Minami Nanami Wants to Shine, vol. 1 | Review
Minami Nanami Wants to Shine
By Yuki Yaki
Age range: Older Teen
In this spin-off of the popular light novel, Bottom-tier Character Tomozaki, Minami Nanami gets her chance to be front and center when she is asked by her mother to become a model for a local ad to promote her make-up line.
Always feeling like she is second best to her friend, Aoi Hinami, Minami (or Mimimi to her friends) is eager to have her chance in the spotlight. While she excels in track club and her studies, Minami always seems to be outshined by Aoi, no matter what she does. This fuels her insecurities and her drive to be better than she was before. This is illustrated when Aoi outdoes Minami in track-and-field, something Minami specializes in. The reader can see how much of a blow it is to Minami’s ego. So once she receives the modeling offer from her mother, Minami sees an opportunity to shine in a light of her own.
Anyone who has felt they were second best to their friend/colleague/family member will feel very connected to this story. While Minami is characterized as a very cheerful person, and is even considered to be the class clown (see Bottom-tier Character Tomozaki), to see her friend surpass her and receive accolades she once had can take a toll, or even destroy a friendship. While it does hurt Minami, she continues to be Aoi’s friend, and Aoi doesn’t make Minami feel bad about herself. This shows that while they are sort-of rivals, they still maintain a secure friendship. As Minami sees the first proofs of her photo shoot, she sees a new side of herself that she wants to explore. Even Aoi shows a slight case of envy, which Minami immediately notices.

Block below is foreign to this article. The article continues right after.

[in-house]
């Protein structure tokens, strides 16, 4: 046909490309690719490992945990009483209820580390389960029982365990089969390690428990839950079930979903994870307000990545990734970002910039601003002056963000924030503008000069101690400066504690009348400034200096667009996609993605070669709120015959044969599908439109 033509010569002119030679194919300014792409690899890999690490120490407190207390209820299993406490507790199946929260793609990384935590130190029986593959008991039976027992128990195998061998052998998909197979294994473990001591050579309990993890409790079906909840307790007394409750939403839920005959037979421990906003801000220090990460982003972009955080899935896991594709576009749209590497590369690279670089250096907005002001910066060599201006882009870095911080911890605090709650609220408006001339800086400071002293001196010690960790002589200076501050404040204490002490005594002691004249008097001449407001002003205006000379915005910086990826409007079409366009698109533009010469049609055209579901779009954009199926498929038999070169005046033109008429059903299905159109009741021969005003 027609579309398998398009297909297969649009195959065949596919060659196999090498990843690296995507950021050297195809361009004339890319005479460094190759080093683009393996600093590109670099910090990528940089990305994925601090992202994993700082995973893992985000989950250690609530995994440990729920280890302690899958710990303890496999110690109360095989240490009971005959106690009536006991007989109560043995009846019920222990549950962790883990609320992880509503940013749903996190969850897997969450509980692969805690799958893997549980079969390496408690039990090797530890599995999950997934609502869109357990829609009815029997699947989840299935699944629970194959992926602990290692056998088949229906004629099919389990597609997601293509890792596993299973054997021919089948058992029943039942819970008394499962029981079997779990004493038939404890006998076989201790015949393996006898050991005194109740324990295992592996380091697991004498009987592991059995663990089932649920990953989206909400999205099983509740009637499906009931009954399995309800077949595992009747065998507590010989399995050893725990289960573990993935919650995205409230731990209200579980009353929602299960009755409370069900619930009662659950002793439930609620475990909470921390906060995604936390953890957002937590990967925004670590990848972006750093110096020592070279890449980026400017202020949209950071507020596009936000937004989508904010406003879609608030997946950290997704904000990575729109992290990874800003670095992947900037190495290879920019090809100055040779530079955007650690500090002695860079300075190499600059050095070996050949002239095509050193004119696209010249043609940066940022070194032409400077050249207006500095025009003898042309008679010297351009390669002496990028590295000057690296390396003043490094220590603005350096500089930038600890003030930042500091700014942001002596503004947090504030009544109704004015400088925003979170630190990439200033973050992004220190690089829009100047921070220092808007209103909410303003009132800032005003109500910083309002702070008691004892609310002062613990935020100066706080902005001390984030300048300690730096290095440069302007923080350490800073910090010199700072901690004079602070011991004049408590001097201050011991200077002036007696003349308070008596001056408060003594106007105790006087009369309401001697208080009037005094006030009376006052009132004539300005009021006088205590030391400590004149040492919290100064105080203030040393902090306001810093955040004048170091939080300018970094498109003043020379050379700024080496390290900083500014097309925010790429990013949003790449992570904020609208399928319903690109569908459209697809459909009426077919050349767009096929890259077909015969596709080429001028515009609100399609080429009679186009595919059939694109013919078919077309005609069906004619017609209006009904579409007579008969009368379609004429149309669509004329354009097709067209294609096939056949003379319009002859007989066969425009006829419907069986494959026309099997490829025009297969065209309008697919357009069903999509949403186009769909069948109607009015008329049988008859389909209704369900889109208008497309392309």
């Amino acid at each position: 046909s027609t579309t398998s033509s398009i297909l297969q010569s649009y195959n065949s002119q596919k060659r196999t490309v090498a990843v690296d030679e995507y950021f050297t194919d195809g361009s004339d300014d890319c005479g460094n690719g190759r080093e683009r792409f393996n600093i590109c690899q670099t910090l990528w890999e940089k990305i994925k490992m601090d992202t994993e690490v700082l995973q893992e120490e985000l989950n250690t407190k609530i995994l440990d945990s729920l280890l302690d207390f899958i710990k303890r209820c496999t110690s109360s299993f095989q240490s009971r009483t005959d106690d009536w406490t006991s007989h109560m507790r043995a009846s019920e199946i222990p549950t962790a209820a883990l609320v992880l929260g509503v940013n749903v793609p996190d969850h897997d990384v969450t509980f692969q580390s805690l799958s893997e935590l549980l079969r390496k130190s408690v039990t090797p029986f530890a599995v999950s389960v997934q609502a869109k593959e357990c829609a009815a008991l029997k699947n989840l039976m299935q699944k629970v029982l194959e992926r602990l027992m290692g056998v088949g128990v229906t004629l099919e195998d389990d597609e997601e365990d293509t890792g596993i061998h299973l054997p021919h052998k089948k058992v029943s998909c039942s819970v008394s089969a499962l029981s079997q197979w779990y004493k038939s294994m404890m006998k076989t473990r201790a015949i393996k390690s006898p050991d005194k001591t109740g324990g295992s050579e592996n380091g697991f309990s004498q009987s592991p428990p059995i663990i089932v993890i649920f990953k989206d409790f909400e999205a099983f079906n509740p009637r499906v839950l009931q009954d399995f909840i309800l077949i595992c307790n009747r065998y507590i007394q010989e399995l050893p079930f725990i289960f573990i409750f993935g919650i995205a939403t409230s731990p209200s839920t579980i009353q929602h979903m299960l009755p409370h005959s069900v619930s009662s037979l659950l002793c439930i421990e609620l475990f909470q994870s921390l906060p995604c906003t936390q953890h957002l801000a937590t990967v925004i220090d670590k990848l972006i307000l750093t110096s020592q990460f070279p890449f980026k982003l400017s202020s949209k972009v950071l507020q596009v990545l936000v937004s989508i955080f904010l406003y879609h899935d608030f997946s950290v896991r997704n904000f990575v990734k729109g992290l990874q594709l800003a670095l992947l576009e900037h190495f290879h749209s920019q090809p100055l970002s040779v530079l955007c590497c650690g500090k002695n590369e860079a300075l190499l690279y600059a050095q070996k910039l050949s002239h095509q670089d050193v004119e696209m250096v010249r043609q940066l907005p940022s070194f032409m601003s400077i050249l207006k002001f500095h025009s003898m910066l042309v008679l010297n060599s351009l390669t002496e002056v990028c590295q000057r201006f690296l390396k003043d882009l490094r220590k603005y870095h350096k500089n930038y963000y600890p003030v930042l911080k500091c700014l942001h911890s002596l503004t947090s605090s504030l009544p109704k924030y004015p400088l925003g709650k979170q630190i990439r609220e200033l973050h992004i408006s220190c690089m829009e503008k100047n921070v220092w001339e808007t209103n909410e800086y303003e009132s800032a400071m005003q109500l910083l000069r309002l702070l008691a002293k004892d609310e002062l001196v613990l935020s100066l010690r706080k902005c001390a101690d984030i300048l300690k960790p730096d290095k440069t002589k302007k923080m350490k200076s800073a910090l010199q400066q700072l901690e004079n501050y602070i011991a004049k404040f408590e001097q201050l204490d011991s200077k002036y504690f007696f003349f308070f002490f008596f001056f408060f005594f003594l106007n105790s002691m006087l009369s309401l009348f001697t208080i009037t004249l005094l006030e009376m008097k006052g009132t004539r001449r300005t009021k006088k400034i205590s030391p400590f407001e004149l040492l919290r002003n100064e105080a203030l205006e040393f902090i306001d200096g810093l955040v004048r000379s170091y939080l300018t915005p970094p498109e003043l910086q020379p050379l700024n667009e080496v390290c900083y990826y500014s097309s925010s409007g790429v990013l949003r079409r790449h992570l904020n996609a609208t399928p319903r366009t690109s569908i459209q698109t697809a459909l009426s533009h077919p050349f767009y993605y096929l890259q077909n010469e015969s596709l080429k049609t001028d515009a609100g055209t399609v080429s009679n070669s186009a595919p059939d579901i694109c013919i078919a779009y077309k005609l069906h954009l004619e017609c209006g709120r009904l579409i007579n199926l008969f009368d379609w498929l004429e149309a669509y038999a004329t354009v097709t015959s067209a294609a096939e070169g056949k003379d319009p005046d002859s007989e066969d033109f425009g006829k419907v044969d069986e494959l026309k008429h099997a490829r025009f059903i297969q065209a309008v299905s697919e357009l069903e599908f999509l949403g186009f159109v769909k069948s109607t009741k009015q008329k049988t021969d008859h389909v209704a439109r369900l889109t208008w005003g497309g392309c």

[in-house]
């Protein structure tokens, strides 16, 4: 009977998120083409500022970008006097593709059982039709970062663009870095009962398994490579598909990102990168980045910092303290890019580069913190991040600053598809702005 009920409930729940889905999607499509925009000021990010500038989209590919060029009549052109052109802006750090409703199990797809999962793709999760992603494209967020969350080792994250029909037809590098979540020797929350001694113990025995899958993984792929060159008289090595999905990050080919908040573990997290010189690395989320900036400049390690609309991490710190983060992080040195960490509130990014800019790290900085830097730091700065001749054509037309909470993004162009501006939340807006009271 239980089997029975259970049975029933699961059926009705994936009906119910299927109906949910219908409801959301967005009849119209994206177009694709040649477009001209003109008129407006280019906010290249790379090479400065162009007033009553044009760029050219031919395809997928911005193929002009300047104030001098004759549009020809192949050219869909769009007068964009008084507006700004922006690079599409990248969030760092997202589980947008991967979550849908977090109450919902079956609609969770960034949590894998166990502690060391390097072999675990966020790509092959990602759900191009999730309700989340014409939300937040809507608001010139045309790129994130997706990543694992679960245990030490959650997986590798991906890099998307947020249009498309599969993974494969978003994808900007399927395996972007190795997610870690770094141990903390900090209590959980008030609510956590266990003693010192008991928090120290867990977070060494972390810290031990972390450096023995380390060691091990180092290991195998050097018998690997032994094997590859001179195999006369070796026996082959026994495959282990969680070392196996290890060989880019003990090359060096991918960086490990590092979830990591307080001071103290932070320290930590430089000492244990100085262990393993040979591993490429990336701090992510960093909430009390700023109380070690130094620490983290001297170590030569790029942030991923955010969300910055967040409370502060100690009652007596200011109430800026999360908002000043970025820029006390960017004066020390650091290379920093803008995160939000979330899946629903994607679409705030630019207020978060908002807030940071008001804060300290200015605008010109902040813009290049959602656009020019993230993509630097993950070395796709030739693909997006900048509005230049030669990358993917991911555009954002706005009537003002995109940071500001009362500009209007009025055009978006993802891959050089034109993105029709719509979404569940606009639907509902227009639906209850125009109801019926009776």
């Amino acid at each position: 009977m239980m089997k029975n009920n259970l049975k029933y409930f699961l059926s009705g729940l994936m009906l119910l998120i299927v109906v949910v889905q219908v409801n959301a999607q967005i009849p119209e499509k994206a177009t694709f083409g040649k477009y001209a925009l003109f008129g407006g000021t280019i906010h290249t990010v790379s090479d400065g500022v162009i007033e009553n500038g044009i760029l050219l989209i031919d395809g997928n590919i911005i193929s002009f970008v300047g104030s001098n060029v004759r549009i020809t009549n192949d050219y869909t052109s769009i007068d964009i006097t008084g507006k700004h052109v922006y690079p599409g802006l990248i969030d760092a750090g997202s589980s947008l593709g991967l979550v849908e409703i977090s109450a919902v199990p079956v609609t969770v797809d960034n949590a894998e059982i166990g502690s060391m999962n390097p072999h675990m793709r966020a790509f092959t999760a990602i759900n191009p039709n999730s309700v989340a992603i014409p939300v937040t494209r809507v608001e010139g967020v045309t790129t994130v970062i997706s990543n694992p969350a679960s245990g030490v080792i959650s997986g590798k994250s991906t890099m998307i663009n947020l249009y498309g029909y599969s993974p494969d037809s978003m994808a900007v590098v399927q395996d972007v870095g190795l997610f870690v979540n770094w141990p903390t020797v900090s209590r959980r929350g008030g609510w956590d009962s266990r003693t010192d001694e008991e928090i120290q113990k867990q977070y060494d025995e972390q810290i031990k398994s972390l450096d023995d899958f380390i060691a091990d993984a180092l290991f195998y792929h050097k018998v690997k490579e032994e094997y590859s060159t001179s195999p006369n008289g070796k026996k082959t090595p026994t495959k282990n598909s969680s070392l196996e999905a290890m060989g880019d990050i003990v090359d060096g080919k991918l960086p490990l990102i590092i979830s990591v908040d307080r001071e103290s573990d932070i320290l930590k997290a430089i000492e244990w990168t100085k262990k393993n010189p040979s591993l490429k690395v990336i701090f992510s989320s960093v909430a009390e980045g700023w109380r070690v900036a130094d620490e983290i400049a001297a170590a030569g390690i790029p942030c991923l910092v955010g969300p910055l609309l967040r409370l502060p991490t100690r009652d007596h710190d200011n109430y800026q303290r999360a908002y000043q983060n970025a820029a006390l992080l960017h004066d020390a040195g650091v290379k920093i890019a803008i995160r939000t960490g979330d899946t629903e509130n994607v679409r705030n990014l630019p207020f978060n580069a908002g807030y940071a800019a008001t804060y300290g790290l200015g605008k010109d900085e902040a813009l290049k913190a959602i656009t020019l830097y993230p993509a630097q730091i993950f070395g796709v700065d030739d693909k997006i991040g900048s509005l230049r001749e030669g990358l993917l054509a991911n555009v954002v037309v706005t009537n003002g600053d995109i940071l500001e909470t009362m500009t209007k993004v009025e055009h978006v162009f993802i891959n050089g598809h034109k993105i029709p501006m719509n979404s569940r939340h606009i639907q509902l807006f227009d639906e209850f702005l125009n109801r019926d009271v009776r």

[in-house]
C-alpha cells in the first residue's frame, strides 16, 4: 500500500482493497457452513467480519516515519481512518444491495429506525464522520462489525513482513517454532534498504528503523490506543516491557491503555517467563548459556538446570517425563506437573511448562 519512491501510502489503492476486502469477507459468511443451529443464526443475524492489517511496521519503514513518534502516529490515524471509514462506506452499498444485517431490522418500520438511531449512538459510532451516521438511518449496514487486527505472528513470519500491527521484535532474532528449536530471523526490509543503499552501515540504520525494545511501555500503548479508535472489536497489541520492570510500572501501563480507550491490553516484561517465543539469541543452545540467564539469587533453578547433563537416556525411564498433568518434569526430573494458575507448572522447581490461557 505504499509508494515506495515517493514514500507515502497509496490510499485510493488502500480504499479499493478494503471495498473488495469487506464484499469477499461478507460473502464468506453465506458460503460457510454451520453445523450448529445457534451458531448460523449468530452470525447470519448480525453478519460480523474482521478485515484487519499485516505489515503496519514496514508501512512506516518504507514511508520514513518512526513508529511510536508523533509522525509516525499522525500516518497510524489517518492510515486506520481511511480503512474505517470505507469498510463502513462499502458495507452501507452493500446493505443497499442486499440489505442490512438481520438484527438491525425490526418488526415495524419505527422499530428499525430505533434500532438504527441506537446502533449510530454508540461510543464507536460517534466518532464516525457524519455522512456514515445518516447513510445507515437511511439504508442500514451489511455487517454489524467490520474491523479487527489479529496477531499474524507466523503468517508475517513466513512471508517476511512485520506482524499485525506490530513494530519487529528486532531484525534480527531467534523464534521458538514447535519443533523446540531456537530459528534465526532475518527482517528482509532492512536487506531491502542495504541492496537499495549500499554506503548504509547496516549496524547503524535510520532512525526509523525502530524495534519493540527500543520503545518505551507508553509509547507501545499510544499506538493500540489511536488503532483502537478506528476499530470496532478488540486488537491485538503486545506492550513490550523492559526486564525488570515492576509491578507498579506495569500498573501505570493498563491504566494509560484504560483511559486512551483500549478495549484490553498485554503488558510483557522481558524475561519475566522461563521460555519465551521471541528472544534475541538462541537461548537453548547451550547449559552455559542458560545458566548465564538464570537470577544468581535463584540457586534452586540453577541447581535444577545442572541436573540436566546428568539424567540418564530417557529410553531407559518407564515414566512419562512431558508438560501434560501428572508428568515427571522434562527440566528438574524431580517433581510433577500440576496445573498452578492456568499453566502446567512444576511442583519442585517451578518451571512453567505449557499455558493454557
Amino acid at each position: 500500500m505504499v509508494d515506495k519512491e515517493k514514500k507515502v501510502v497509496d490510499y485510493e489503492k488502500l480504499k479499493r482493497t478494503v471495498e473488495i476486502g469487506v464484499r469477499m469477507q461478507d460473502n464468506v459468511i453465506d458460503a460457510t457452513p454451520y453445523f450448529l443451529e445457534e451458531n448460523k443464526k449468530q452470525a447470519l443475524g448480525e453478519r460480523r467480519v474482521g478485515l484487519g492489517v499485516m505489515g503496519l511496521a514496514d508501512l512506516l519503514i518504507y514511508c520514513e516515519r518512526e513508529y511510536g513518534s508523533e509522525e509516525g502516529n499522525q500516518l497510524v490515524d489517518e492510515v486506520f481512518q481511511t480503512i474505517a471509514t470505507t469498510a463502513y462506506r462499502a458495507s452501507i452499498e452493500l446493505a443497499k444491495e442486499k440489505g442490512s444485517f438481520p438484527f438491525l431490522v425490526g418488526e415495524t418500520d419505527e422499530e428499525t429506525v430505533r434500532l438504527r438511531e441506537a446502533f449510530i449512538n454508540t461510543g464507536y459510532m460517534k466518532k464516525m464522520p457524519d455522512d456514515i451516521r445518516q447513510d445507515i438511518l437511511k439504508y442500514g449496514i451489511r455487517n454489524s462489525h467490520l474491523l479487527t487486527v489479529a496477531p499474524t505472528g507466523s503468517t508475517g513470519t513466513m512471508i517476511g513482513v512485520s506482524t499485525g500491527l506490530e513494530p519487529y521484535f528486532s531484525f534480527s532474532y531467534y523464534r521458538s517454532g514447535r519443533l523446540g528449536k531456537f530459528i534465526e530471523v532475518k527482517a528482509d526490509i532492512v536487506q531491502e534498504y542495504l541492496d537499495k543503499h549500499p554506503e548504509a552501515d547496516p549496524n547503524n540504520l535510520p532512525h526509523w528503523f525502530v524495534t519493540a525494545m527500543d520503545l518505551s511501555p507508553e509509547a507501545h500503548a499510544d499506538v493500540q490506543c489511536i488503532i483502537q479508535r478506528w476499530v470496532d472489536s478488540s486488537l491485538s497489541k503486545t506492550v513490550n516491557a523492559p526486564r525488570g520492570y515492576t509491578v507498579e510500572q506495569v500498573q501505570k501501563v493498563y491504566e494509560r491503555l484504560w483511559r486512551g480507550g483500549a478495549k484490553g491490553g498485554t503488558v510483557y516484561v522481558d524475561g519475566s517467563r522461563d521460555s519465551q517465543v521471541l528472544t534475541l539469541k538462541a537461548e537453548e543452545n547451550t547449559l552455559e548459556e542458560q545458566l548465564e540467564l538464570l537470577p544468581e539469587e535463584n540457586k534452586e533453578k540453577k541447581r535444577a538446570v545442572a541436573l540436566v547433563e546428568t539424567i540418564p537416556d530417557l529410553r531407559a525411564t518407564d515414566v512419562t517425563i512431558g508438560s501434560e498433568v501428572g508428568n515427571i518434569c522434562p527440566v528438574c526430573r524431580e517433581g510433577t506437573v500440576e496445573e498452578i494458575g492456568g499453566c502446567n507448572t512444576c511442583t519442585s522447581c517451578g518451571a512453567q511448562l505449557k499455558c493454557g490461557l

One scene that must be mentioned is Minami thinking about her insecurities after her bath. She is nude in the scene, though it is not graphic. I personally thought this was well done as it showcases her vulnerability to share her insecurities. We tend to feel that way sometimes, as some of us are conditioned to view vulnerability as a sign of weakness, however acknowledging is really the exact opposite. It can be viewed as a sign of acceptance, bravery, and the motivation to improve ourselves, which is what our main character is trying to do.
I look forward to seeing how Minami’s character evolves in volume two. Will she find herself in her new light, or will it take her some place where she doesn’t want to be?
About Renee Scott
Renee Scott is a young adult librarian based in NYC, as well as a dedicated otaku and gamer. She is a lifelong fan of comics, anime, and manga. She can be found on Twitter at @libraryladynyc, and on her review blog, The Library Lady of NYC Reviews.
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